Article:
. Diet, exercise and lifestyle are three keys to how you can manage arthritis

. Keep active, stay moving and avoid slipping into a sedentary lifestyle

. Try and limit salt, sugar and processed food and look to incorporate fish and vegetables into your diet

Arthritis is commonly referred to as pain, discomfort or dysfunction in the joints and is obviously quite common in seniors because of the natural wear and tear that occurs over a lifetime of living but is occasionally seen in younger people as well. Over the course of this article we will go through an overview of arthritis and some of the ways we can delay its effects as well as how to manage it if you already have it.

The first thing to note is that like a lot of ailments they are sometimes outside of our control and despite our best efforts we may not be able to actually prevent the problem from taking hold due to a variety of genetic factors, hereditary and things of that nature. But the first thing we will look at in regards to prevention is the importance of getting into good exercise habits to strengthen the area around the joints to lessen the impact and potential for inflammation in case problems arise down the road.

As we always say, exercise doesn’t have to be overly taxing or time consuming – it just has to be consistent and regular – a couple of times a week so your body will adapt and naturally get stronger over time. A national health survey recommended 150 minutes per week of exercise for Australian adults. The AIHW states that 75 per cent of people over 65 were not sufficiently active as of 2014/5 so there is certainly some work to be done there.

This study outlines the correlation between the benefits of exercise in patients with rheumatoid arthritis. It states ‘The importance for the inclusion of exercise training in the treatment of RA is now clear and proven. Exercise in general seems to improve overall function in RA without any proven detrimental effects to disease activity. Thus all RA patients should be encouraged to include some form of aerobic and resistance exercise training as part of their routine care.’

It also recommends that any exercise program should be appropriately supervised: ‘Exercise programs for RA patients should be initially supervised by an experienced exercise professional so that the program can be tailored to individual aspirations and adapted to the disease activity, joint defects, and symptoms of patients.’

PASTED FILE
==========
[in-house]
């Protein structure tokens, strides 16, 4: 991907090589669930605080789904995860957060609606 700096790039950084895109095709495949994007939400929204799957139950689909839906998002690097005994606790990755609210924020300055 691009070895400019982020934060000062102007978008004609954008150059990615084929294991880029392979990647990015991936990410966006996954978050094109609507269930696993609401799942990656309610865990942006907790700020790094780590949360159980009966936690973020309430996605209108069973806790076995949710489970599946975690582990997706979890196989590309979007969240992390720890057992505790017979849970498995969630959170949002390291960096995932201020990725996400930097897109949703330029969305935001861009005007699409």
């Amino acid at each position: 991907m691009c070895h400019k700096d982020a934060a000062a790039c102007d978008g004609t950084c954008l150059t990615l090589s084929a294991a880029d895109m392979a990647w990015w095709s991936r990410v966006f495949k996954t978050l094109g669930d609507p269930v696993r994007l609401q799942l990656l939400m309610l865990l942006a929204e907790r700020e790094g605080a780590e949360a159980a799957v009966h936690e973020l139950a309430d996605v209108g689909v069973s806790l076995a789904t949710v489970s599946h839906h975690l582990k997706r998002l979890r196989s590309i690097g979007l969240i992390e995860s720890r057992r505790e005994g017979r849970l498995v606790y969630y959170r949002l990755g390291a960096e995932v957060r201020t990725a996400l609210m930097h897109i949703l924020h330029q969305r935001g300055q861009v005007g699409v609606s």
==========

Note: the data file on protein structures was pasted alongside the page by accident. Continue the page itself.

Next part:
In regards to exercise, while it’s important to exercise regularly, it’s also important to exercise correctly. Your joints are like shock absorbers and you want to treat them well. Learn and use the right technique so you’re not putting undue stress on the body. You must also understand the value of stretching to warm up your muscles as a more flexible body is a body less likely to succumb to injury.

In regards to diet, one theme that always emerges is the value of fish in regards to the prevention and management of arthritis. According to the arthritis foundation : ‘Among the most potent edible inflammation fighters are essential fatty acids called omega-3s – particularly the kinds of fatty acids found in fish.’ In terms of what type of fish to source, they go on to say: ‘The best sources of marine omega-3s are fatty fish, such as salmon, tuna, sardines and mackerel. Eating a 3- to 6-ounce serving of these fish two to four times a week is recommended for lowering inflammation and protecting the heart.’

This study makes some further observations on dietary interventions and the role they can play in how you can manage arthritis: ‘We believe that an ideal meal can include raw or moderately cooked vegetables (lots of greens, legumes), with addition of spices like turmeric and ginger, seasonal fruits, probiotic yogurt; all of which are good sources of natural antioxidants and deliver anti-inflammatory effects.’

It goes on to say that ‘The patient should avoid any processed food, high salt, oils, butter, sugar, and animal products. Dietary supplements like vitamin D, cod liver oil, and multivitamins  can also help in managing RA.’ As for managing arthritis day to day there are certainly some common sense principles you can apply to your everyday life. Even if you’re not emotionally invested in a formal, structured exercise program, you still need to make some effort to stay active and move around or the condition will deteriorate.

This is important to keep the blood circulating, the joints moving and the body in motion, all of which will lessen the impact of whatever pain you’re in. It’s important to try and avoid living a sedentary lifestyle which will only exaggerate the condition. Walking, swimming and low impact exercises are a good way to manage arthritis if you’re not inclined to undertake a formal exercise and training program. The other benefit of this type of approach is that it will help you to lose weight which will obviously ease the burden on your knees, hips and joints.

References

ABS stats

https://www1.health.gov.au/internet/main/publishing.nsf/content/health-pubhlth-strateg-active-evidence.htm

AIHW stats

https://www.aihw.gov.au/reports/australias-health/australias-health-2018/contents/indicators-of-australias-health/physical-inactivity

NCBI: Benefits of exercise in rheumatoid arthritis

https://www.ncbi.nlm.nih.gov/pmc/articles/PMC3042669/

Arthritis Foundation

https://www.arthritis.org/health-wellness/healthy-living/nutrition/healthy-eating/best-fish-for-arthritis

NCBI: Managing rheumatoid arthritis with dietary interventions

https://www.ncbi.nlm.nih.gov/pmc/articles/PMC5682732/